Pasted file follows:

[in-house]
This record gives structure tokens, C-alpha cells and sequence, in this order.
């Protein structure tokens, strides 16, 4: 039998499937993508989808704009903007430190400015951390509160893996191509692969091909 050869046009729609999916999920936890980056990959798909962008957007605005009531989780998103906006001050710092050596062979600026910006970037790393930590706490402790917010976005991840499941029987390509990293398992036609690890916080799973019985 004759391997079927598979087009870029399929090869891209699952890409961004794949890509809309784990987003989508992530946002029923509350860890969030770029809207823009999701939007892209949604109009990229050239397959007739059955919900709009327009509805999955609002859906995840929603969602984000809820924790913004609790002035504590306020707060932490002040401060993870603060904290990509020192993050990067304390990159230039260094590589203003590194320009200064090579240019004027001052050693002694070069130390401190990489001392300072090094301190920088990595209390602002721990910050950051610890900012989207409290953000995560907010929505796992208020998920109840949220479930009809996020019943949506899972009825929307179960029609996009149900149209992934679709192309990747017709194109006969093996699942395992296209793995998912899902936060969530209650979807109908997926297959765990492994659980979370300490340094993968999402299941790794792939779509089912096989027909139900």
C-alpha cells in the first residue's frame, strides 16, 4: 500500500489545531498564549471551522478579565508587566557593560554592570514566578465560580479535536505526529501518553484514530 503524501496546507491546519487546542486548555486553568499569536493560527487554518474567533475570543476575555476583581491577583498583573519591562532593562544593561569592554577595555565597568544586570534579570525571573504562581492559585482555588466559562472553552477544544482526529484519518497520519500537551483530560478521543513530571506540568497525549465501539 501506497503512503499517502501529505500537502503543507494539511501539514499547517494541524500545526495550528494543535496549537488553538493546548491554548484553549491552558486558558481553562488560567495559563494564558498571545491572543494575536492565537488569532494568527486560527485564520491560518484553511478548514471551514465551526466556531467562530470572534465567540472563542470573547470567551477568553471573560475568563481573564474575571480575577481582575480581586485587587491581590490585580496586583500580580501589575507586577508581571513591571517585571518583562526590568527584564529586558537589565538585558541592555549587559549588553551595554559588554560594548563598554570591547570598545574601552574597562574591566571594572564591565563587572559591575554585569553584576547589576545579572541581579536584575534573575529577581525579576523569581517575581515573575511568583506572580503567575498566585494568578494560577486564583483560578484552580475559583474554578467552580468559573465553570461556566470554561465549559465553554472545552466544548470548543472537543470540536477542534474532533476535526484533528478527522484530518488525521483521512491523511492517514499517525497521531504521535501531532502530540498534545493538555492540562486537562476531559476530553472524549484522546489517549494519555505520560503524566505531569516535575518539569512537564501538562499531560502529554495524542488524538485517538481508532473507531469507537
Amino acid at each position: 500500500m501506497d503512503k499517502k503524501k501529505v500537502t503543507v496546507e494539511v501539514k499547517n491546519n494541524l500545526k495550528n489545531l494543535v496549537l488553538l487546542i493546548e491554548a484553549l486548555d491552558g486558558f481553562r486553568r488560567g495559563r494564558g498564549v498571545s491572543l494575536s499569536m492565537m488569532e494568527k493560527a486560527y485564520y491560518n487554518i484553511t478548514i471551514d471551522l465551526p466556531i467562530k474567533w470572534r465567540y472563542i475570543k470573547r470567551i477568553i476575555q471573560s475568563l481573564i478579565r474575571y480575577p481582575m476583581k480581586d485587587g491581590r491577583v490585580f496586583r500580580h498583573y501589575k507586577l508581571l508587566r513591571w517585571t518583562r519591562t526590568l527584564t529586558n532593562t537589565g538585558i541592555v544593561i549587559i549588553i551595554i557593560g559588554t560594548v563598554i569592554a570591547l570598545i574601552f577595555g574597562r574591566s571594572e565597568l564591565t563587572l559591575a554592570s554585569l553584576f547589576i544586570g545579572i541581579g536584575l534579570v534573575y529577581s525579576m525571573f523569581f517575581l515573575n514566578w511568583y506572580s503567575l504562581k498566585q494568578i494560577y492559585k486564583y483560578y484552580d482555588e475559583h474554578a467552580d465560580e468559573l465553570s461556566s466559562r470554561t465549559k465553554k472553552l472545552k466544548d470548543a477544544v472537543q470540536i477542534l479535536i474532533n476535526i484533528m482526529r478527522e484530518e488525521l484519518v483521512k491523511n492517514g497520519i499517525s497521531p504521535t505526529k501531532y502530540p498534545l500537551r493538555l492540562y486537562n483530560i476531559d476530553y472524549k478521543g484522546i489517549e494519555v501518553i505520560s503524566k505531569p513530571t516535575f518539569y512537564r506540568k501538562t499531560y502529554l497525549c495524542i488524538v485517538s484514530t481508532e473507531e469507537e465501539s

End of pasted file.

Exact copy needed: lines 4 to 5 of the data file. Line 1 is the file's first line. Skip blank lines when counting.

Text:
C-alpha cells in the first residue's frame, strides 16, 4: 500500500489545531498564549471551522478579565508587566557593560554592570514566578465560580479535536505526529501518553484514530 503524501496546507491546519487546542486548555486553568499569536493560527487554518474567533475570543476575555476583581491577583498583573519591562532593562544593561569592554577595555565597568544586570534579570525571573504562581492559585482555588466559562472553552477544544482526529484519518497520519500537551483530560478521543513530571506540568497525549465501539 501506497503512503499517502501529505500537502503543507494539511501539514499547517494541524500545526495550528494543535496549537488553538493546548491554548484553549491552558486558558481553562488560567495559563494564558498571545491572543494575536492565537488569532494568527486560527485564520491560518484553511478548514471551514465551526466556531467562530470572534465567540472563542470573547470567551477568553471573560475568563481573564474575571480575577481582575480581586485587587491581590490585580496586583500580580501589575507586577508581571513591571517585571518583562526590568527584564529586558537589565538585558541592555549587559549588553551595554559588554560594548563598554570591547570598545574601552574597562574591566571594572564591565563587572559591575554585569553584576547589576545579572541581579536584575534573575529577581525579576523569581517575581515573575511568583506572580503567575498566585494568578494560577486564583483560578484552580475559583474554578467552580468559573465553570461556566470554561465549559465553554472545552466544548470548543472537543470540536477542534474532533476535526484533528478527522484530518488525521483521512491523511492517514499517525497521531504521535501531532502530540498534545493538555492540562486537562476531559476530553472524549484522546489517549494519555505520560503524566505531569516535575518539569512537564501538562499531560502529554495524542488524538485517538481508532473507531469507537
Amino acid at each position: 500500500m501506497d503512503k499517502k503524501k501529505v500537502t503543507v496546507e494539511v501539514k499547517n491546519n494541524l500545526k495550528n489545531l494543535v496549537l488553538l487546542i493546548e491554548a484553549l486548555d491552558g486558558f481553562r486553568r488560567g495559563r494564558g498564549v498571545s491572543l494575536s499569536m492565537m488569532e494568527k493560527a486560527y485564520y491560518n487554518i484553511t478548514i471551514d471551522l465551526p466556531i467562530k474567533w470572534r465567540y472563542i475570543k470573547r470567551i477568553i476575555q471573560s475568563l481573564i478579565r474575571y480575577p481582575m476583581k480581586d485587587g491581590r491577583v490585580f496586583r500580580h498583573y501589575k507586577l508581571l508587566r513591571w517585571t518583562r519591562t526590568l527584564t529586558n532593562t537589565g538585558i541592555v544593561i549587559i549588553i551595554i557593560g559588554t560594548v563598554i569592554a570591547l570598545i574601552f577595555g574597562r574591566s571594572e565597568l564591565t563587572l559591575a554592570s554585569l553584576f547589576i544586570g545579572i541581579g536584575l534579570v534573575y529577581s525579576m525571573f523569581f517575581l515573575n514566578w511568583y506572580s503567575l504562581k498566585q494568578i494560577y492559585k486564583y483560578y484552580d482555588e475559583h474554578a467552580d465560580e468559573l465553570s461556566s466559562r470554561t465549559k465553554k472553552l472545552k466544548d470548543a477544544v472537543q470540536i477542534l479535536i474532533n476535526i484533528m482526529r478527522e484530518e488525521l484519518v483521512k491523511n492517514g497520519i499517525s497521531p504521535t505526529k501531532y502530540p498534545l500537551r493538555l492540562y486537562n483530560i476531559d476530553y472524549k478521543g484522546i489517549e494519555v501518553i505520560s503524566k505531569p513530571t516535575f518539569y512537564r506540568k501538562t499531560y502529554l497525549c495524542i488524538v485517538s484514530t481508532e473507531e469507537e465501539s